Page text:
Mousumi Gupta gives the lowdown on how to stay safe from respiratory illness, specially during the onset of winter.
“I was having a bad cough for few days and then one morning I woke up with breathing difficulties. I have had asthma for quite a long time. So quite naturally I thought it to be another asthmatic attack. But after some prescribed lung function tests, I was diagnosed with COPD (chronic obstructive pulmonary disease). I was worried at the beginning. However, the doctor prescribed me some medicines, asked me to use an inhaler and advised me to take the Pneumococcal Vaccine. I had to do some breathing exercise as well, and now I feel fit once again and can do all my household chores as before.”
As told by our member Mrs. Chhanda Dasgupta.
Respiratory infections are common at all ages but are particularly problematic among the elderly because of their fragility and weakened immunity. The most common types of respiratory infections in the elderly are pneumonia, COPD and non-pneumatic respiratory tract infection.
During the winter season, especially during the arrival of winter, exposure to cold often causes the body temperature to drop below the normal level. At an older age, the risk of decreasing body temperature is particularly high.
Causes of Pneumonia
- Bacteria are the most common cause of pneumonia. This type of pneumonia can occur normally after severe cold and flu.
- Viruses that cause cold and flu can lead to pneumonia. These are usually mild, though there are exceptions.
- Fungi is another cause of pneumonia. This type of pneumonia is most common in people with chronic health problems or weak immune systems.
Most of the time, our body can effectively filter out these harmful organisms. But sometimes these germs can overpower the immune system.
Some of the common symptoms of Pneumonia include:
Shortness of breath
Chest pain while breathing
Confusion or changes in mental awareness (in adults age 65 and older)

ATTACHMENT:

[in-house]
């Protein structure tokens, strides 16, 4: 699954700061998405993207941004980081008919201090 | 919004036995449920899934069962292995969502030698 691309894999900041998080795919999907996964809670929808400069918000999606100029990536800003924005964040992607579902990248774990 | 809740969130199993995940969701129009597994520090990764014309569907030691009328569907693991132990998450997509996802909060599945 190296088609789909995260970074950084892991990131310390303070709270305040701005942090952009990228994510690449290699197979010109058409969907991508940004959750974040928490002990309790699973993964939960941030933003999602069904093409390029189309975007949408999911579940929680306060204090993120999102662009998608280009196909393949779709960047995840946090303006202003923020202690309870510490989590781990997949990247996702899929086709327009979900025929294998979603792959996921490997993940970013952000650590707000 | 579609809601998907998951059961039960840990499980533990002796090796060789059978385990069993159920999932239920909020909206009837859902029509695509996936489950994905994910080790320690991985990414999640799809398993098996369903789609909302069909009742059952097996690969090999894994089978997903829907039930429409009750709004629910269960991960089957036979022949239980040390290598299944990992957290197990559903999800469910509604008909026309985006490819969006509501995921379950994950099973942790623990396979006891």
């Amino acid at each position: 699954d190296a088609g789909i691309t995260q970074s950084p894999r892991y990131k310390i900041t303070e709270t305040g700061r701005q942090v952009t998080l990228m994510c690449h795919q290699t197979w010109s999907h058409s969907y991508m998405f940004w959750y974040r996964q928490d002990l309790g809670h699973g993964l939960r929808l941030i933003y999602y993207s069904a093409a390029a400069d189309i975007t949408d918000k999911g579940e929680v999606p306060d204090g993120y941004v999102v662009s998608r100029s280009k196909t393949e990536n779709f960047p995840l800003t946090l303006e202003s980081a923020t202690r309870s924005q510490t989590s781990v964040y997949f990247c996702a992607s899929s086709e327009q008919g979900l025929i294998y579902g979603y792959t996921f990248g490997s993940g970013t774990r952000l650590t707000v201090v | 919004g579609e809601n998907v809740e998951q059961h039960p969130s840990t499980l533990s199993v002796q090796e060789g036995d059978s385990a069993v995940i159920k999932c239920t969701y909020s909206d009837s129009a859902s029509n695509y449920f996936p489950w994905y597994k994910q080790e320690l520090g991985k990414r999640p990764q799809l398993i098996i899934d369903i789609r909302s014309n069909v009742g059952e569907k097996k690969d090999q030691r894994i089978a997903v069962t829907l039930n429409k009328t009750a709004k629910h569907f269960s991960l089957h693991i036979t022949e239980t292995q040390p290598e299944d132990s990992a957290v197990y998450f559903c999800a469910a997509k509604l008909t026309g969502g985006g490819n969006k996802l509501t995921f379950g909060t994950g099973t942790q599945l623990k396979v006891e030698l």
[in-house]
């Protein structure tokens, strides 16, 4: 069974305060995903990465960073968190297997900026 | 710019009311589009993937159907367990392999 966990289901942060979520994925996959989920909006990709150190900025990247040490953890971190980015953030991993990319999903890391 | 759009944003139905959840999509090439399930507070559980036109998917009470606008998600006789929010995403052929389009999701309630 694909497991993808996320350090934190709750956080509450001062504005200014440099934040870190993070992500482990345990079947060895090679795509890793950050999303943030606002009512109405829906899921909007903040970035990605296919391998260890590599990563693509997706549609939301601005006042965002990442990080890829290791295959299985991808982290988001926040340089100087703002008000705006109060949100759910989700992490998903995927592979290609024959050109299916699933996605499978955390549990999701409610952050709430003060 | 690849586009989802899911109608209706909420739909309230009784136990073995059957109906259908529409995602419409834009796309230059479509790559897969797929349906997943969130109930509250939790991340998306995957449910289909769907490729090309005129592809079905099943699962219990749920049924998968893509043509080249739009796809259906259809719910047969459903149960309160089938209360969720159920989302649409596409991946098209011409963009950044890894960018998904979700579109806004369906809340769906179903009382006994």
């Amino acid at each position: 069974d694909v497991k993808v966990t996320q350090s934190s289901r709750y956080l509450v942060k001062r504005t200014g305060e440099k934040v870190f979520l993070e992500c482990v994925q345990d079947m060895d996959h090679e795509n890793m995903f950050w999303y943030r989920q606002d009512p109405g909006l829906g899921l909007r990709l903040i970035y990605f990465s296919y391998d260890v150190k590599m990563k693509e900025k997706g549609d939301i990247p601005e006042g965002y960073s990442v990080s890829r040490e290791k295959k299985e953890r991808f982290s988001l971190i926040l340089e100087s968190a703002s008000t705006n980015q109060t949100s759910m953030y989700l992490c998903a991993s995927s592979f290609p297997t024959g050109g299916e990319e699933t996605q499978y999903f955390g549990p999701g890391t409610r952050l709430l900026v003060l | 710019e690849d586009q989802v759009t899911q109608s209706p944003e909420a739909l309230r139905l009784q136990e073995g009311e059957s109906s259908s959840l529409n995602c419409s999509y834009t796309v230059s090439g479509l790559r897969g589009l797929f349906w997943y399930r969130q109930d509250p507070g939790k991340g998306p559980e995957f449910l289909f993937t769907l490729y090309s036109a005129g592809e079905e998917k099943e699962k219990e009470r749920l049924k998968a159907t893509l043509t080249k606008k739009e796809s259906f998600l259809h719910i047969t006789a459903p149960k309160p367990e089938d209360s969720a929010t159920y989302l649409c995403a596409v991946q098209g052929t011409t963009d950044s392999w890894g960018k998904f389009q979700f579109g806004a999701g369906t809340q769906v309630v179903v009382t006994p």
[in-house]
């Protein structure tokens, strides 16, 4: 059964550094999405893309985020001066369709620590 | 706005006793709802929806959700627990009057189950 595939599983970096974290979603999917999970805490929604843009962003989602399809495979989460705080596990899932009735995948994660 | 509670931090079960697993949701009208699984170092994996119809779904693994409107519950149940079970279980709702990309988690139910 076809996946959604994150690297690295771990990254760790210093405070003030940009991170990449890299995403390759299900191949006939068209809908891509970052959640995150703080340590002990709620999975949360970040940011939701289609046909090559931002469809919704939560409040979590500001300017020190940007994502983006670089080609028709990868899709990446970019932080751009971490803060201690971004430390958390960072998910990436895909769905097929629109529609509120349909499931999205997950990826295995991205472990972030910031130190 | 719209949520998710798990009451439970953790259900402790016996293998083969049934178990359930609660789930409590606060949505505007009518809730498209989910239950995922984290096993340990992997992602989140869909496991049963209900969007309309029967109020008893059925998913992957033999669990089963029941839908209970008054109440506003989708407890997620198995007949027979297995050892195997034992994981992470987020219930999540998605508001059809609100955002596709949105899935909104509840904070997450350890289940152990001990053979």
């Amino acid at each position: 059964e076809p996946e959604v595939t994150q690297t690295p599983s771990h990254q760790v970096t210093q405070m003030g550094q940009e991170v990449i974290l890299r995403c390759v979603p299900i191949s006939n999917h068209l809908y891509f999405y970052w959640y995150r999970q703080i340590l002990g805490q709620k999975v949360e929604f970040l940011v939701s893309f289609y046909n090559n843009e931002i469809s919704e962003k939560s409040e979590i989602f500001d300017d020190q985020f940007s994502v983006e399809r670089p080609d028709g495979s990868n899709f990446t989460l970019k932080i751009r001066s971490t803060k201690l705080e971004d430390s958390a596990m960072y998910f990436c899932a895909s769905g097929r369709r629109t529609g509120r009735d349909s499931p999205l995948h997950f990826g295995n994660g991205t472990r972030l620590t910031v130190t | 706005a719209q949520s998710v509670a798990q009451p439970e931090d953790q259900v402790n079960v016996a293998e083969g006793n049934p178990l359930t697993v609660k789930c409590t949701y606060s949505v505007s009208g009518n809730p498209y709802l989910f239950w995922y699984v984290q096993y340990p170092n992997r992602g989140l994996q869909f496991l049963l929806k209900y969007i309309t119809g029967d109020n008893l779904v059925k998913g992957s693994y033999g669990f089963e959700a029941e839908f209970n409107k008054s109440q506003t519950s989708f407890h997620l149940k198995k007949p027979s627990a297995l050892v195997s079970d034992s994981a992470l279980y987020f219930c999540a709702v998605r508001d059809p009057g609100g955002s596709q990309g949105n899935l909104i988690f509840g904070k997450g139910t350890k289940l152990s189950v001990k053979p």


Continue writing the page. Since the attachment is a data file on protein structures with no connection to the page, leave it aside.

Cough, which may produce phlegm
Fever, sweating and chills
COPD (chronic obstructive pulmonary disease)
COPD can occur if someone has asthma. This is a group of progressive lung diseases.
Causes of COPD
The primary cause of chronic obstructive pulmonary disease is cigarette smoking or exposure to tobacco smoke.
Prolonged exposure to air pollution, such as the fumes released while burning coal or wood and industrial air pollutants.
Infectious diseases that destroy lung tissue in patients with hyperactive airways or asthma can also cause COPD.
The symptoms are very similar to that of pneumonia. Other signs and symptoms of COPD may include:
- Tightness of the chest
- Frequent respiratory infections
- Lack of energy
- Unintended weight loss
- Swelling in ankles, feet or legs
Recommendations for people with Respiratory Illness
A healthy diet along with regular exercise, especially breathing exercises can help overcoming the severity.
To lower the risk of respiratory infections, after consulting a doctor, annual flu vaccination and vaccination against pneumococcal pneumonia may be.
Once a year, usually starting in September through the end of the flu season, which can last as late as May.
Even if you are healthy, but above 65 years of age you may need to take the pneumococcal vaccine. The pneumonia vaccines are quite safe, and they are very helpful in preventing such illnesses. An organised approach to assessing elderly patients and an awareness of common pitfalls in the diagnosis and management of pneumonia are essential.
*Note: Take your doctor’s advice before deciding to take any vaccination.
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